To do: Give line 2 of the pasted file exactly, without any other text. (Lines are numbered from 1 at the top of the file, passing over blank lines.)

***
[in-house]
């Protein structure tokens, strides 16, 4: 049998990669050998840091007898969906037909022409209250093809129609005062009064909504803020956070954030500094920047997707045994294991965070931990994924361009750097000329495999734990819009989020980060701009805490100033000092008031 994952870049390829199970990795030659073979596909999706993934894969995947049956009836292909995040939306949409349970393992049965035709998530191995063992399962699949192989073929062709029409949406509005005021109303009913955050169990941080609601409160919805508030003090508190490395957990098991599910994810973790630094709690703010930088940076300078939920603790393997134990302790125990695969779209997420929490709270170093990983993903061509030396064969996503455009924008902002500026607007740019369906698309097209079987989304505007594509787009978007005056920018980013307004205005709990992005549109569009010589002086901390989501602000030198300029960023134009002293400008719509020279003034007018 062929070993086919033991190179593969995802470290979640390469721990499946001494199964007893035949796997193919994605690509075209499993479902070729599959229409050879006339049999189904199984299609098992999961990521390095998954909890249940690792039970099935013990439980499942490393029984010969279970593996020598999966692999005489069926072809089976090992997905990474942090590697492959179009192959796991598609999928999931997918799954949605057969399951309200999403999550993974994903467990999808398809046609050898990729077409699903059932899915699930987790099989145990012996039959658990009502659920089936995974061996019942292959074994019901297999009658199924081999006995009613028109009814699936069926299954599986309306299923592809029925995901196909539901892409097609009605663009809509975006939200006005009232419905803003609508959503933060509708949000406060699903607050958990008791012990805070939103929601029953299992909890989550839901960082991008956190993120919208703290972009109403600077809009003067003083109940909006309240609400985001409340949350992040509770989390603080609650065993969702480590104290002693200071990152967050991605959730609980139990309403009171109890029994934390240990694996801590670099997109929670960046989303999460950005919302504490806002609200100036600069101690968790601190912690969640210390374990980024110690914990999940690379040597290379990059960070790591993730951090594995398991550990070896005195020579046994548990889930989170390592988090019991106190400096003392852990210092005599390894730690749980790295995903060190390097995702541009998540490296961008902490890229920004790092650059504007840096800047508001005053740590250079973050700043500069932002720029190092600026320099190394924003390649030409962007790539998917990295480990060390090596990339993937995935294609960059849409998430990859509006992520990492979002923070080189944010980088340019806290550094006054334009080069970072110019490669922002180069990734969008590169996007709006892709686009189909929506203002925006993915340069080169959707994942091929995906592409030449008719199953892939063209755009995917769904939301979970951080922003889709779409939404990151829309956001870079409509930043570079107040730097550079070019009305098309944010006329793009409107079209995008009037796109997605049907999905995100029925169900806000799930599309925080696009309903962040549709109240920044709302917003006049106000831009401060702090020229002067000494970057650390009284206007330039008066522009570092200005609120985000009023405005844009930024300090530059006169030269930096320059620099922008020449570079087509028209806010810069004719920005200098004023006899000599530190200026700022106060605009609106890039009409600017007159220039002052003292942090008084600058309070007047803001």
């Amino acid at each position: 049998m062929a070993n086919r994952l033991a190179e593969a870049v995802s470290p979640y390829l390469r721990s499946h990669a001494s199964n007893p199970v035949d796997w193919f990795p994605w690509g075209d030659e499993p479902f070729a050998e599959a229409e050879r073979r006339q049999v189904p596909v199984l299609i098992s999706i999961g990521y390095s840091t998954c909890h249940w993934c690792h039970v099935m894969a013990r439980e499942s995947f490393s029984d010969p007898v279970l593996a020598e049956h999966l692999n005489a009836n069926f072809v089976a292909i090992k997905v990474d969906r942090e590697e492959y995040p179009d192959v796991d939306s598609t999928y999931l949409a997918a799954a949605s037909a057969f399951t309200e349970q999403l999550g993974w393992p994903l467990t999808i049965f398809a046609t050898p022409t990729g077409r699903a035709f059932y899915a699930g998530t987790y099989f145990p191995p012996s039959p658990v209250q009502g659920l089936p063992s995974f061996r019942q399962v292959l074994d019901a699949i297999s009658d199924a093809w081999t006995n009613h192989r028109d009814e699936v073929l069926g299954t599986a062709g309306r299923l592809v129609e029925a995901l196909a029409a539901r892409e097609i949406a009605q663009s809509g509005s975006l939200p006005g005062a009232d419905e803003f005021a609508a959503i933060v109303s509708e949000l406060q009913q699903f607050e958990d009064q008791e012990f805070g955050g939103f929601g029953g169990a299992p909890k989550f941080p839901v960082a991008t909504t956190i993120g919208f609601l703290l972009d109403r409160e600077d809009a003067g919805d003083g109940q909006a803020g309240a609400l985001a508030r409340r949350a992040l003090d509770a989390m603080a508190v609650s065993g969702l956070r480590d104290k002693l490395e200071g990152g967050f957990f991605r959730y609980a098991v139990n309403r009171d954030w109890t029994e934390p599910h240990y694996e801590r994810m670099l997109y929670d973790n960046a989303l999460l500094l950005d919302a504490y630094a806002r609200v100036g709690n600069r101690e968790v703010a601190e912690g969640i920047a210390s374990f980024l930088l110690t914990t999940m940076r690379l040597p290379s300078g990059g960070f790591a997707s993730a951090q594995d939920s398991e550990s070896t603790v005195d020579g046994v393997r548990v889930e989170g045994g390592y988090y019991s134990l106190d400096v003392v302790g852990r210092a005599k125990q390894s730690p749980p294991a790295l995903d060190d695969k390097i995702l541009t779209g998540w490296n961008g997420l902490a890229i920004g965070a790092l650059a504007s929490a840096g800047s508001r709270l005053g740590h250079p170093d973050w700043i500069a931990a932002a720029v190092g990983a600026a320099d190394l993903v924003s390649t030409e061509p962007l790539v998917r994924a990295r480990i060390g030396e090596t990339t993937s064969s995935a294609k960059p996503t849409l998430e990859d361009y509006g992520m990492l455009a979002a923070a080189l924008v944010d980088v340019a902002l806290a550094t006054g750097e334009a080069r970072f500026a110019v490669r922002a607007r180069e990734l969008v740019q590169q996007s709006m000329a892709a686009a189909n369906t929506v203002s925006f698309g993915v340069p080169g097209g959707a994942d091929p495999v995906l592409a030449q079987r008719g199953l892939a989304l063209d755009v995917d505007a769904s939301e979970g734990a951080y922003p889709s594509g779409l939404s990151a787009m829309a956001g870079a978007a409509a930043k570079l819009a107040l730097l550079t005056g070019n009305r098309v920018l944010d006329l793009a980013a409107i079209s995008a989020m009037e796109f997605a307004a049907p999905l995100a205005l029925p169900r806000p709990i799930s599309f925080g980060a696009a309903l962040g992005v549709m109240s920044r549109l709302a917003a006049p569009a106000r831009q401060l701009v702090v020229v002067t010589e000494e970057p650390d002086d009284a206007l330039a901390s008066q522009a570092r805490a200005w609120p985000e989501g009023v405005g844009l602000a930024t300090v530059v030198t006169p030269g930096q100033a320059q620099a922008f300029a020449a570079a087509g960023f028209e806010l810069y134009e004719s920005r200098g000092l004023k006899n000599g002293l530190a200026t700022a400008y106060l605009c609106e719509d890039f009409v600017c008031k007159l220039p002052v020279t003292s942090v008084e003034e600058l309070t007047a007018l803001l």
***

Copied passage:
């Protein structure tokens, strides 16, 4: 049998990669050998840091007898969906037909022409209250093809129609005062009064909504803020956070954030500094920047997707045994294991965070931990994924361009750097000329495999734990819009989020980060701009805490100033000092008031 994952870049390829199970990795030659073979596909999706993934894969995947049956009836292909995040939306949409349970393992049965035709998530191995063992399962699949192989073929062709029409949406509005005021109303009913955050169990941080609601409160919805508030003090508190490395957990098991599910994810973790630094709690703010930088940076300078939920603790393997134990302790125990695969779209997420929490709270170093990983993903061509030396064969996503455009924008902002500026607007740019369906698309097209079987989304505007594509787009978007005056920018980013307004205005709990992005549109569009010589002086901390989501602000030198300029960023134009002293400008719509020279003034007018 062929070993086919033991190179593969995802470290979640390469721990499946001494199964007893035949796997193919994605690509075209499993479902070729599959229409050879006339049999189904199984299609098992999961990521390095998954909890249940690792039970099935013990439980499942490393029984010969279970593996020598999966692999005489069926072809089976090992997905990474942090590697492959179009192959796991598609999928999931997918799954949605057969399951309200999403999550993974994903467990999808398809046609050898990729077409699903059932899915699930987790099989145990012996039959658990009502659920089936995974061996019942292959074994019901297999009658199924081999006995009613028109009814699936069926299954599986309306299923592809029925995901196909539901892409097609009605663009809509975006939200006005009232419905803003609508959503933060509708949000406060699903607050958990008791012990805070939103929601029953299992909890989550839901960082991008956190993120919208703290972009109403600077809009003067003083109940909006309240609400985001409340949350992040509770989390603080609650065993969702480590104290002693200071990152967050991605959730609980139990309403009171109890029994934390240990694996801590670099997109929670960046989303999460950005919302504490806002609200100036600069101690968790601190912690969640210390374990980024110690914990999940690379040597290379990059960070790591993730951090594995398991550990070896005195020579046994548990889930989170390592988090019991106190400096003392852990210092005599390894730690749980790295995903060190390097995702541009998540490296961008902490890229920004790092650059504007840096800047508001005053740590250079973050700043500069932002720029190092600026320099190394924003390649030409962007790539998917990295480990060390090596990339993937995935294609960059849409998430990859509006992520990492979002923070080189944010980088340019806290550094006054334009080069970072110019490669922002180069990734969008590169996007709006892709686009189909929506203002925006993915340069080169959707994942091929995906592409030449008719199953892939063209755009995917769904939301979970951080922003889709779409939404990151829309956001870079409509930043570079107040730097550079070019009305098309944010006329793009409107079209995008009037796109997605049907999905995100029925169900806000799930599309925080696009309903962040549709109240920044709302917003006049106000831009401060702090020229002067000494970057650390009284206007330039008066522009570092200005609120985000009023405005844009930024300090530059006169030269930096320059620099922008020449570079087509028209806010810069004719920005200098004023006899000599530190200026700022106060605009609106890039009409600017007159220039002052003292942090008084600058309070007047803001």